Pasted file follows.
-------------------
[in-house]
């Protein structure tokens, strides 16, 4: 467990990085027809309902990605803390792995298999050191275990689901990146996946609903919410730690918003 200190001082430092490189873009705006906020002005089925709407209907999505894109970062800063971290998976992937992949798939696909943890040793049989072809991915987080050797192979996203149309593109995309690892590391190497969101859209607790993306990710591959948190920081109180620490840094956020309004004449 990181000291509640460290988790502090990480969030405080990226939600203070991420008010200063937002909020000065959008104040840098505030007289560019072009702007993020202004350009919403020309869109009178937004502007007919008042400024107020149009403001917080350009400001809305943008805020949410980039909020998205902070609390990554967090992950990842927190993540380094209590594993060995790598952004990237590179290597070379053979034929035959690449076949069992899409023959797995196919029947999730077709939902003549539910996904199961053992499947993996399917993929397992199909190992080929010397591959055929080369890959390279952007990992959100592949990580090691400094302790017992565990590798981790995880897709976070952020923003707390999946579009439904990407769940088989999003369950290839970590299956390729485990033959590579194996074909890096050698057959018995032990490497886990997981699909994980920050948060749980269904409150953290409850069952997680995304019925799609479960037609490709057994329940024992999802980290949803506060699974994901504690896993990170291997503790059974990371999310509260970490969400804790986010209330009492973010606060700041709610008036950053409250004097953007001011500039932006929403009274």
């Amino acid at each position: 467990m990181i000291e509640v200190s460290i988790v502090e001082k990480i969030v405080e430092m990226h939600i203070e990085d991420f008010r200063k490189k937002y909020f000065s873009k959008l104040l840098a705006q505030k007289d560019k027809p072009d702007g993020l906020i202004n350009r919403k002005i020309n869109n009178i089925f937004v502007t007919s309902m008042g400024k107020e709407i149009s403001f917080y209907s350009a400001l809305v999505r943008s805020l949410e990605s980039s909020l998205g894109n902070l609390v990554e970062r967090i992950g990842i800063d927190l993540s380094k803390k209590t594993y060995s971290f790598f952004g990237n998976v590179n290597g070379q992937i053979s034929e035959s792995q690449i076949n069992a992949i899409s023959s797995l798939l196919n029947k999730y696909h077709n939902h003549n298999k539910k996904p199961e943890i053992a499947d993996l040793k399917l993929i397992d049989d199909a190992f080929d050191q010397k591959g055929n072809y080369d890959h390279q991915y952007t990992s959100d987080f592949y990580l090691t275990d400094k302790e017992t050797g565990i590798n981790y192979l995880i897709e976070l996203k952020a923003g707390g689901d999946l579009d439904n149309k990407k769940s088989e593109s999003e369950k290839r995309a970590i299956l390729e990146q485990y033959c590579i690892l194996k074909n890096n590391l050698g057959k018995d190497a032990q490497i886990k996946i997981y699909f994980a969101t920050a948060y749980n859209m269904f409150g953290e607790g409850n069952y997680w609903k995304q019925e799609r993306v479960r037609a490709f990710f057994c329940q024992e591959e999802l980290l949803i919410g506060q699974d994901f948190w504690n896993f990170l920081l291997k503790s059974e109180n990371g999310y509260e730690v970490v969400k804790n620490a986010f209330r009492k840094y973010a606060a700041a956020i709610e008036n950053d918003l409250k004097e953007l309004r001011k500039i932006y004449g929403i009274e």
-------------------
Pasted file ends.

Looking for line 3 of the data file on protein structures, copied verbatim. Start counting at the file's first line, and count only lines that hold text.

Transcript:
């Amino acid at each position: 467990m990181i000291e509640v200190s460290i988790v502090e001082k990480i969030v405080e430092m990226h939600i203070e990085d991420f008010r200063k490189k937002y909020f000065s873009k959008l104040l840098a705006q505030k007289d560019k027809p072009d702007g993020l906020i202004n350009r919403k002005i020309n869109n009178i089925f937004v502007t007919s309902m008042g400024k107020e709407i149009s403001f917080y209907s350009a400001l809305v999505r943008s805020l949410e990605s980039s909020l998205g894109n902070l609390v990554e970062r967090i992950g990842i800063d927190l993540s380094k803390k209590t594993y060995s971290f790598f952004g990237n998976v590179n290597g070379q992937i053979s034929e035959s792995q690449i076949n069992a992949i899409s023959s797995l798939l196919n029947k999730y696909h077709n939902h003549n298999k539910k996904p199961e943890i053992a499947d993996l040793k399917l993929i397992d049989d199909a190992f080929d050191q010397k591959g055929n072809y080369d890959h390279q991915y952007t990992s959100d987080f592949y990580l090691t275990d400094k302790e017992t050797g565990i590798n981790y192979l995880i897709e976070l996203k952020a923003g707390g689901d999946l579009d439904n149309k990407k769940s088989e593109s999003e369950k290839r995309a970590i299956l390729e990146q485990y033959c590579i690892l194996k074909n890096n590391l050698g057959k018995d190497a032990q490497i886990k996946i997981y699909f994980a969101t920050a948060y749980n859209m269904f409150g953290e607790g409850n069952y997680w609903k995304q019925e799609r993306v479960r037609a490709f990710f057994c329940q024992e591959e999802l980290l949803i919410g506060q699974d994901f948190w504690n896993f990170l920081l291997k503790s059974e109180n990371g999310y509260e730690v970490v969400k804790n620490a986010f209330r009492k840094y973010a606060a700041a956020i709610e008036n950053d918003l409250k004097e953007l309004r001011k500039i932006y004449g929403i009274e």